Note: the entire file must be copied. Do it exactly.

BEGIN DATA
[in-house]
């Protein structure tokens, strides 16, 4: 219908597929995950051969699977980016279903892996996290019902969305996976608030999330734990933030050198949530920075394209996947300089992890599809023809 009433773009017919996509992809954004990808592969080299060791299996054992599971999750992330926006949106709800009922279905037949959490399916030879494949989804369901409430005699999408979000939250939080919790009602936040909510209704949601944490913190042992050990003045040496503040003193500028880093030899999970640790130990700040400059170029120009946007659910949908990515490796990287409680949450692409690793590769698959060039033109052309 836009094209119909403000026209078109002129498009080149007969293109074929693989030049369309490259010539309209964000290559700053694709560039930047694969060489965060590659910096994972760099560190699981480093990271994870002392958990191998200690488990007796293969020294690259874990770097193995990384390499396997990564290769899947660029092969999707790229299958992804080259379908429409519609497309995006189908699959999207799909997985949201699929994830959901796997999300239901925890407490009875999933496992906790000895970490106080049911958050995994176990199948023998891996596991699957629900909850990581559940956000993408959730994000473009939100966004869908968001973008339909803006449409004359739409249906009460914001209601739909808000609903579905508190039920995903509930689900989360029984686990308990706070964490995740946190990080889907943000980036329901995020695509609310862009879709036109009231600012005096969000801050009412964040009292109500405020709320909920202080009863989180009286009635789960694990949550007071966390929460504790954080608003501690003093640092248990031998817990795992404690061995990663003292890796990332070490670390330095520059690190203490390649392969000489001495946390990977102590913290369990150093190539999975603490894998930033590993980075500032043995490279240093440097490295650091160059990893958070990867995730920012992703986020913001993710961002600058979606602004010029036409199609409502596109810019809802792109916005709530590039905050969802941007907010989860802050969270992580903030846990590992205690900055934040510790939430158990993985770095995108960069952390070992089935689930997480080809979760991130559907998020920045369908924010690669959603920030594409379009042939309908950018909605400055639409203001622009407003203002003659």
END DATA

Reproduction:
[in-house]
């Protein structure tokens, strides 16, 4: 219908597929995950051969699977980016279903892996996290019902969305996976608030999330734990933030050198949530920075394209996947300089992890599809023809 009433773009017919996509992809954004990808592969080299060791299996054992599971999750992330926006949106709800009922279905037949959490399916030879494949989804369901409430005699999408979000939250939080919790009602936040909510209704949601944490913190042992050990003045040496503040003193500028880093030899999970640790130990700040400059170029120009946007659910949908990515490796990287409680949450692409690793590769698959060039033109052309 836009094209119909403000026209078109002129498009080149007969293109074929693989030049369309490259010539309209964000290559700053694709560039930047694969060489965060590659910096994972760099560190699981480093990271994870002392958990191998200690488990007796293969020294690259874990770097193995990384390499396997990564290769899947660029092969999707790229299958992804080259379908429409519609497309995006189908699959999207799909997985949201699929994830959901796997999300239901925890407490009875999933496992906790000895970490106080049911958050995994176990199948023998891996596991699957629900909850990581559940956000993408959730994000473009939100966004869908968001973008339909803006449409004359739409249906009460914001209601739909808000609903579905508190039920995903509930689900989360029984686990308990706070964490995740946190990080889907943000980036329901995020695509609310862009879709036109009231600012005096969000801050009412964040009292109500405020709320909920202080009863989180009286009635789960694990949550007071966390929460504790954080608003501690003093640092248990031998817990795992404690061995990663003292890796990332070490670390330095520059690190203490390649392969000489001495946390990977102590913290369990150093190539999975603490894998930033590993980075500032043995490279240093440097490295650091160059990893958070990867995730920012992703986020913001993710961002600058979606602004010029036409199609409502596109810019809802792109916005709530590039905050969802941007907010989860802050969270992580903030846990590992205690900055934040510790939430158990993985770095995108960069952390070992089935689930997480080809979760991130559907998020920045369908924010690669959603920030594409379009042939309908950018909605400055639409203001622009407003203002003659």